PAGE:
Do you know that all four Gospels agree that Jesus first appears to a woman? When I was in seminary and this really unusual agreement in all of the Gospels was pointed out to me, it became an important piece in my own affirmation that Jesus was actually raised from the dead. The reason: because had this not really happened, in at least one of the Gospels the story would have been about a male disciple being the first to see Jesus resurrected. Why is that? Because women had no standing in the community during that time. And yet, in all four Gospels – the empty tomb is discovered by a woman and a woman is the one to whom Jesus reveals himself.
If you think about it for a moment, revealing himself to a woman goes right along with how Jesus acted before being crucified – he cared for the ones on the margins, the ones without voice, like women. Jesus entrusted a woman to handle the responsibility of telling the disciples that he had risen. It is interesting that God trusts those that society doesn’t trust to bring the good news of Jesus’ resurrection and eventual ascension.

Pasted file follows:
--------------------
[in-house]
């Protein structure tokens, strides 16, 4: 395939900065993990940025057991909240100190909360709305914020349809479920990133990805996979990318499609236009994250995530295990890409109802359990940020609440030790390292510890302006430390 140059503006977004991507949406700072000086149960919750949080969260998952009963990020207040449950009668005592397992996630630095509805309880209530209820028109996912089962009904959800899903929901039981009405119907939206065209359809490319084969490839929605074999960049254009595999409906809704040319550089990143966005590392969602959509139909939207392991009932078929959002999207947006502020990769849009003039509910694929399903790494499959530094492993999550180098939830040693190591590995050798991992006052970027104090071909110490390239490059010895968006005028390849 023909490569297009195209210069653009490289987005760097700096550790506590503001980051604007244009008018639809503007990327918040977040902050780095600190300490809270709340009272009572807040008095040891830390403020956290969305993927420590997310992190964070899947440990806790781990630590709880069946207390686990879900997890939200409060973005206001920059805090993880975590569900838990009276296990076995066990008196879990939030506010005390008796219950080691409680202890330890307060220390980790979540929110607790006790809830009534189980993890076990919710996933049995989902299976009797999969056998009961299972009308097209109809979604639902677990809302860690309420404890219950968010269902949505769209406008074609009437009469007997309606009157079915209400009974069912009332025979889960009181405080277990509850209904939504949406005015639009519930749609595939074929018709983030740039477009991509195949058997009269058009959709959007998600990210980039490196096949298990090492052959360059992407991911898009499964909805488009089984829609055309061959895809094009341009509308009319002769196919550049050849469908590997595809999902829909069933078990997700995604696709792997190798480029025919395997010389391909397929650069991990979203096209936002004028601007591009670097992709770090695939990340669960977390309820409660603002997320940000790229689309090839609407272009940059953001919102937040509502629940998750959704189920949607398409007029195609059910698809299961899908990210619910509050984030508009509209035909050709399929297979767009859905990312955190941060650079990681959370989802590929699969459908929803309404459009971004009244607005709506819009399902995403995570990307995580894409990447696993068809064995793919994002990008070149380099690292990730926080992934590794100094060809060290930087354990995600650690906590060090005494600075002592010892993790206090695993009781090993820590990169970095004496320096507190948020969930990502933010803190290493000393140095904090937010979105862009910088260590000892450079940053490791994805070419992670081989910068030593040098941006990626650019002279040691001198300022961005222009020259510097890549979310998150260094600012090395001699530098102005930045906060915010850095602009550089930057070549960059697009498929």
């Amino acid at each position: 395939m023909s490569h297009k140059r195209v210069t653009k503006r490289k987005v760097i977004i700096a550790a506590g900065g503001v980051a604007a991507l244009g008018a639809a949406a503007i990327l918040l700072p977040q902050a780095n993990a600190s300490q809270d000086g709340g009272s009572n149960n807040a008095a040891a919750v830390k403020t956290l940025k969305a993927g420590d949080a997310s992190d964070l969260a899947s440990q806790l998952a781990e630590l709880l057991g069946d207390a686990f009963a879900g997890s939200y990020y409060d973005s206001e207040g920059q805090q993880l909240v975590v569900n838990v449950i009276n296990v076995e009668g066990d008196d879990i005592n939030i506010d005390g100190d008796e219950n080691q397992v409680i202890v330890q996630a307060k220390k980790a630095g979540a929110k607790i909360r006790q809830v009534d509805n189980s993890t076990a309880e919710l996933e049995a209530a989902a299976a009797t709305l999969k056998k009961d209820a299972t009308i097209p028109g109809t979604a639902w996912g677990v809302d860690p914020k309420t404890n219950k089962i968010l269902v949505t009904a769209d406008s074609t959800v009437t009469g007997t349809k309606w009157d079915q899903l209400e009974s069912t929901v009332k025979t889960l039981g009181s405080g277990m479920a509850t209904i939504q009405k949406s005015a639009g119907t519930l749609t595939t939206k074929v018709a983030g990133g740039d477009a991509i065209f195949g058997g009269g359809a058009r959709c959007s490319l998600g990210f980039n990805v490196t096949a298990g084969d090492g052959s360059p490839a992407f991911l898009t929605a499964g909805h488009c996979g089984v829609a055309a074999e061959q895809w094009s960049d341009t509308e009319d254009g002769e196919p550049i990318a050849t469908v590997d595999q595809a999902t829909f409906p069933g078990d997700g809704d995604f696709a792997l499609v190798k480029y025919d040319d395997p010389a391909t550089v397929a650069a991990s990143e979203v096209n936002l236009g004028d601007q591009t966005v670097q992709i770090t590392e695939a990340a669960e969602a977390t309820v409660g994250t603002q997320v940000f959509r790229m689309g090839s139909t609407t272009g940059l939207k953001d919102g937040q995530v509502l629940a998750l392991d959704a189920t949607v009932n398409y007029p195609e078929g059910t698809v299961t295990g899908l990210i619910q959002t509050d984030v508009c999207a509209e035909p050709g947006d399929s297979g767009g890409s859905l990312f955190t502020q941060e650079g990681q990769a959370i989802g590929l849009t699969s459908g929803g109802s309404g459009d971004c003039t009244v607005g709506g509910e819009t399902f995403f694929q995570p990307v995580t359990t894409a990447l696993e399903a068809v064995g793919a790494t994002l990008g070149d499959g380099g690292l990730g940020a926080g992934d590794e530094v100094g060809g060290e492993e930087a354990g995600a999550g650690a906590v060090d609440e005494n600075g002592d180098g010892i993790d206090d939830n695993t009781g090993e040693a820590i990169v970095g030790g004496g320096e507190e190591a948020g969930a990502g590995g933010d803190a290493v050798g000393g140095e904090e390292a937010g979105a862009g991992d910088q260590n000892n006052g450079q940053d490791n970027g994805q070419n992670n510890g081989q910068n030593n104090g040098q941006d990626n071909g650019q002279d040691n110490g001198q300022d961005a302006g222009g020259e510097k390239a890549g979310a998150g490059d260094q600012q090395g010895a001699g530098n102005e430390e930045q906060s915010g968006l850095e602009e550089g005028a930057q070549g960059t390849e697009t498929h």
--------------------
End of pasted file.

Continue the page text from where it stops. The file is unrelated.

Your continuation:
Now, Mary wanted to stay with Jesus, to hold onto him. But Jesus wants Mary to ensure that the disciples know that he has risen and will ascend to be with God. He doesn’t want her to wait. He tells her to go and tell them. I can understand Mary wanting to remain with Jesus. In the same way I can understand my mother wanting to be near my grandmother’s grave and my wanting to linger at my parents’ graves. The pull of that love can be so tantalizing, so safe-feeling, so comforting. But, friends, we cannot tarry in that garden – even though it might feel comfortable – even though it might be where we feel closest to God in that moment. God tells Mary not to hold onto him – but to go and tell the others that he has risen and therefore, we too now have new life within us!